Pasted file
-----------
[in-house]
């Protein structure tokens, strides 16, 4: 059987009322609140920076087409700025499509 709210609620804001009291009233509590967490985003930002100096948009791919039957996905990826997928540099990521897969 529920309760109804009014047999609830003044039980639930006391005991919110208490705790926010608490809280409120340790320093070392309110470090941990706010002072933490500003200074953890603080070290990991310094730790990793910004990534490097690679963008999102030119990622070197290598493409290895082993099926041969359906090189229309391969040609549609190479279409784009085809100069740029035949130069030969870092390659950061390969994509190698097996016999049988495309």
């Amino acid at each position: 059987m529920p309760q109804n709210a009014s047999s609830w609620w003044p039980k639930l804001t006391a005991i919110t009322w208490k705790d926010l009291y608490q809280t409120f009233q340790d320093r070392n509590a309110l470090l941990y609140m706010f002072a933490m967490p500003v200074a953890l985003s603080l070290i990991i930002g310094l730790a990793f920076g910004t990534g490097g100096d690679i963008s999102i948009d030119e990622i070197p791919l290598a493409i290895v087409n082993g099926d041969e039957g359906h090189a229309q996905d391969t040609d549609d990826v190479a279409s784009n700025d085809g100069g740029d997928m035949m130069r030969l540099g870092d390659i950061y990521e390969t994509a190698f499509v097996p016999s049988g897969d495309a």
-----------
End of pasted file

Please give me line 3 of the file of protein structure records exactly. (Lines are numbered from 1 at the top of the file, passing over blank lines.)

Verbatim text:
């Amino acid at each position: 059987m529920p309760q109804n709210a009014s047999s609830w609620w003044p039980k639930l804001t006391a005991i919110t009322w208490k705790d926010l009291y608490q809280t409120f009233q340790d320093r070392n509590a309110l470090l941990y609140m706010f002072a933490m967490p500003v200074a953890l985003s603080l070290i990991i930002g310094l730790a990793f920076g910004t990534g490097g100096d690679i963008s999102i948009d030119e990622i070197p791919l290598a493409i290895v087409n082993g099926d041969e039957g359906h090189a229309q996905d391969t040609d549609d990826v190479a279409s784009n700025d085809g100069g740029d997928m035949m130069r030969l540099g870092d390659i950061y990521e390969t994509a190698f499509v097996p016999s049988g897969d495309a």